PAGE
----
Feedback is an effective tool for personal and professional evolution of every person, and an excellent means to develop not only technical, but behavioral skills as well.

What is feedback?

Feedback can be defined as “communication to a person, or group, in the sense of providing you with information about how your performance is affecting other people. Effective feedback helps individual (or group) improve their performance, and thus, achieve their goals” (Fella, 2008, p. 94). Feedback is of broad relevance in human behavior and in interpersonal relations. Since it is a means to assist changes in the behavior of another individual, it plays an important role in the process of developing interpersonal competences.

Why is it so hard sometimes?

In fact, it can be hard to accept and admit our own inefficiencies. When one realizes their behavior is contributing to a problem or there is some behavior that identifies the need to change, one can react defensively: shut down (disconnect from the moment), deny the validity of the feedback and even attack the communicator by pointing out their mistakes as well. This is a natural behavior that needs to be trained – we only grow if we understand our limits and work to do differently.

Giving and receiving feedback is one of the most difficult tasks because, unfortunately, we have the habit of seeing it as a criticism and we don’t like to be criticized. So, the difference is in how we see it. We need to understand that feedback is something constructive, and we do it because we want that person to do well and want to help them. If we are able to change the way we see these things, it will make things much easier! In fact, giving feedback is something we only do when we care about the other person. Otherwise, we leave aside the idea that “it doesn’t help” or “it won’t make any difference”. In the end, feedback plays an important role in the building of solid relationships.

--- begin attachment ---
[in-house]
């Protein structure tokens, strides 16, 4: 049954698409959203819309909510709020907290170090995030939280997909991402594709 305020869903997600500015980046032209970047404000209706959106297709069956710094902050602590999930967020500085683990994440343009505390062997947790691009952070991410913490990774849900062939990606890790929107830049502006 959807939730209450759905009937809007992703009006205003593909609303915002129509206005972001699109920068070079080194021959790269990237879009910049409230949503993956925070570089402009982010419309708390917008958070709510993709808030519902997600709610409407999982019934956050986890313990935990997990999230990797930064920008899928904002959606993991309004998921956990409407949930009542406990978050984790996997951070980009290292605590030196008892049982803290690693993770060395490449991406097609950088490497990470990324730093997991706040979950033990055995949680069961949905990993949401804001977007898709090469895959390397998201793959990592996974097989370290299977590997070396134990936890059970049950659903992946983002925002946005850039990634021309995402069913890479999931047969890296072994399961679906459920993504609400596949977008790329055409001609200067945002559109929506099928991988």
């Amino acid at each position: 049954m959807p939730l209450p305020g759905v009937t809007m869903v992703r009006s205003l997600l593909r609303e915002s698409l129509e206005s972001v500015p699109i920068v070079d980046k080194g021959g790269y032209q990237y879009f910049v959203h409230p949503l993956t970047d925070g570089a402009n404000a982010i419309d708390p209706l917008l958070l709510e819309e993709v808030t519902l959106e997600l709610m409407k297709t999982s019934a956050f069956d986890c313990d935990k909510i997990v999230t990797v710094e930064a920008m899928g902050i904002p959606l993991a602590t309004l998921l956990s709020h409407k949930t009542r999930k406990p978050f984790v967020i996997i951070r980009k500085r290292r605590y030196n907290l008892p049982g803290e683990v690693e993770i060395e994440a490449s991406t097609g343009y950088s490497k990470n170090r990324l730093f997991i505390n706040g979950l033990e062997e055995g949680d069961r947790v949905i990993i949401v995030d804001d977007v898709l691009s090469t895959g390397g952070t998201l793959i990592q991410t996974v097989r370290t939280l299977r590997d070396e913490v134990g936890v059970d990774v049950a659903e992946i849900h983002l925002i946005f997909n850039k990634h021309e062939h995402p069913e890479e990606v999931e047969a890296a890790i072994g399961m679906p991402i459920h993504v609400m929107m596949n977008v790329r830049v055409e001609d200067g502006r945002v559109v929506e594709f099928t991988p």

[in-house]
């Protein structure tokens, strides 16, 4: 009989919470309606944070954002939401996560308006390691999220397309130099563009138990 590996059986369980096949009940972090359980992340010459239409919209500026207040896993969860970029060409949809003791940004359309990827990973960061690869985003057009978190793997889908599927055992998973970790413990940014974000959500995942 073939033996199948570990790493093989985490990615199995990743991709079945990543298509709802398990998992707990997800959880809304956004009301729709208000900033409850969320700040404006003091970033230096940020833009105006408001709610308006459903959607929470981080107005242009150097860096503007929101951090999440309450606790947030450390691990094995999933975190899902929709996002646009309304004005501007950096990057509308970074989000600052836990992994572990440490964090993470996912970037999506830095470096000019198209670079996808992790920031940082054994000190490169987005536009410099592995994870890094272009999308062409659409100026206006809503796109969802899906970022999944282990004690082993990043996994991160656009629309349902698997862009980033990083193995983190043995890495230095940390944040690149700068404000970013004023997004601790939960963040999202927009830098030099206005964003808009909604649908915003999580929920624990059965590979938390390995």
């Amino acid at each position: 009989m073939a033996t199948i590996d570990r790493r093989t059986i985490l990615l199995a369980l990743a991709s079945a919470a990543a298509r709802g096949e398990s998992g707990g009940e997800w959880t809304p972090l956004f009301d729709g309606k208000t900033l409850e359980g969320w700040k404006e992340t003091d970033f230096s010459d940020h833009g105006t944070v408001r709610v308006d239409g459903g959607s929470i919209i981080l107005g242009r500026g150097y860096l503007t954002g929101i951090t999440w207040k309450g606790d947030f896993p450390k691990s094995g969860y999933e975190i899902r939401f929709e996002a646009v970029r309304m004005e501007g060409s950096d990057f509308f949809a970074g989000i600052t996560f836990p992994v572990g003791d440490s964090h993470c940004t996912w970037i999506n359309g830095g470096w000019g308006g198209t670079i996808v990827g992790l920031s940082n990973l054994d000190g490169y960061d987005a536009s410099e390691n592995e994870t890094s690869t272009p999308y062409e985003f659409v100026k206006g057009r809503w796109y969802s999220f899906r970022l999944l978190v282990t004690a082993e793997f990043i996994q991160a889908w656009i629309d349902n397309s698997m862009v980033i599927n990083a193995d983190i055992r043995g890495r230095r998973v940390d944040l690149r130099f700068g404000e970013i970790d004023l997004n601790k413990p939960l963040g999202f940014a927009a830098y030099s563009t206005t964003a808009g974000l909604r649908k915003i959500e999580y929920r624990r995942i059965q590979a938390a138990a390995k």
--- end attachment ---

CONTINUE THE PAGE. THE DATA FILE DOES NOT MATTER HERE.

Feedback benefits not only organizations, but it’s something that enhances self-knowledge and contributes to greater personal development. When we have the practice of feedback within organizations, employees feel more motivated, understand their potential, and feel cared for by the company. Moreover, their productivity increases, because they know what they have to keep on doing and what they have to improve. This whole process happens through a human eye and with a focus on development – this means that feedback is not only about organizations, but about individual growth, that impacts the company by consequence.

Feedback benefits not only organizations, but it’s something that enhances self-knowledge and contributes to greater personal development. Photo: Joshua Ness via Unsplash (2019).

Some tips for giving and receiving effective feedback

I often say that feedback should happen instantly, whether positive or negative, because waiting to mention something may not help. Bellow, I have listed some tips that can help you right now at both giving and receiving feedback:

1. Be specific: don’t generalize

Use specific situations to illustrate the feedback you’re giving, and avoid saying “you always do this or that”. Important: use the right timing!

2. Be analytical: use examples of what you mean

Besides using examples to illustrate feedback, you can refer to your impressions and feelings about specific situations.

3. Be fair: state your opinion, not what you’ve heard

Feedback must be thought-out and structured. Think carefully about what and how you will be communicating.

4. Be sincere: express how you’ve felt in specific situations

Be honest with what you’ve thought and felt in specific situations. But keep in mind that honesty also involves how you deliver the information as well.

5. Be persistent: feedback is a construction, it might take more than one conversation

Help the other person to understand what they need to change, and be patient if you don’t see results immediately. Feedback is a process that sometimes can take more time than we would wish.

6. Be open: speak and listen without judging

Be open to what the other person has to say about you, and remember you shouldn’t blame others for the feedback you receive.

7. Be understanding: don’t react

Listen carefully to what other people have to say about you. If it doesn’t make sense immediately, take some time to reflect on it.

References

Fella, M. (2008). Desenvolvimento Interpessoal – treinamento em grupo. Rio de Janeiro: Ed. José Olympio.

About the author

Taís Nunes is a People Partner at Poatek. She holds a Bachelor Degree in Business Administration and a Postgraduate Degree in Group Dynamics. She started working in the Human Resources area four years ago, supporting projects in all of its subsystems as a generalist. In love with people, her mission is to impact people’s lives in the best possible way.